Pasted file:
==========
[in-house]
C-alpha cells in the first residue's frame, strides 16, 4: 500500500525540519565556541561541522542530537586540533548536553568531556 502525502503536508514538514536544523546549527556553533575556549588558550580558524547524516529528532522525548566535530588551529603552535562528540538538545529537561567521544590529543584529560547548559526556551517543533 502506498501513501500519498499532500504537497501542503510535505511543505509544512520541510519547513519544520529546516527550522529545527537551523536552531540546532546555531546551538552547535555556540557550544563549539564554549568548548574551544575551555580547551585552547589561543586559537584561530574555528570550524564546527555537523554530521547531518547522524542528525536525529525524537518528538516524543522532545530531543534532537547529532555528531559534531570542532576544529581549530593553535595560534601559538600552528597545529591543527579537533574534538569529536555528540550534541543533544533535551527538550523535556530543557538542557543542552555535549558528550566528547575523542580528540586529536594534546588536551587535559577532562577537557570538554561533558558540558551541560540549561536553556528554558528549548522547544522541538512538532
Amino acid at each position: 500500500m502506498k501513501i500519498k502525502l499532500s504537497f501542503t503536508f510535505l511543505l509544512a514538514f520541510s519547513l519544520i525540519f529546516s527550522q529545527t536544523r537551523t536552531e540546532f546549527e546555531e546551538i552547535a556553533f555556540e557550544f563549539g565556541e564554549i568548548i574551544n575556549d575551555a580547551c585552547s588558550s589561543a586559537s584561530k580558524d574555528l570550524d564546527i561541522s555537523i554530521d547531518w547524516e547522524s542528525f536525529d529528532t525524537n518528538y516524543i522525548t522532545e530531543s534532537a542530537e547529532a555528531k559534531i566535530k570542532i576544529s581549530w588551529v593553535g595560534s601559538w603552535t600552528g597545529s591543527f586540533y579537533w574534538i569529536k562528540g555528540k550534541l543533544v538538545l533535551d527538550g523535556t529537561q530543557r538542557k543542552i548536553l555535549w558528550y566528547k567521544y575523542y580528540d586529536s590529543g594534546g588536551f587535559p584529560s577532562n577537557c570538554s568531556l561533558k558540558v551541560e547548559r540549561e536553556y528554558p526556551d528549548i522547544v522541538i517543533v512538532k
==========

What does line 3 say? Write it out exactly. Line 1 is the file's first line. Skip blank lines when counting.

Amino acid at each position: 500500500m502506498k501513501i500519498k502525502l499532500s504537497f501542503t503536508f510535505l511543505l509544512a514538514f520541510s519547513l519544520i525540519f529546516s527550522q529545527t536544523r537551523t536552531e540546532f546549527e546555531e546551538i552547535a556553533f555556540e557550544f563549539g565556541e564554549i568548548i574551544n575556549d575551555a580547551c585552547s588558550s589561543a586559537s584561530k580558524d574555528l570550524d564546527i561541522s555537523i554530521d547531518w547524516e547522524s542528525f536525529d529528532t525524537n518528538y516524543i522525548t522532545e530531543s534532537a542530537e547529532a555528531k559534531i566535530k570542532i576544529s581549530w588551529v593553535g595560534s601559538w603552535t600552528g597545529s591543527f586540533y579537533w574534538i569529536k562528540g555528540k550534541l543533544v538538545l533535551d527538550g523535556t529537561q530543557r538542557k543542552i548536553l555535549w558528550y566528547k567521544y575523542y580528540d586529536s590529543g594534546g588536551f587535559p584529560s577532562n577537557c570538554s568531556l561533558k558540558v551541560e547548559r540549561e536553556y528554558p526556551d528549548i522547544v522541538i517543533v512538532k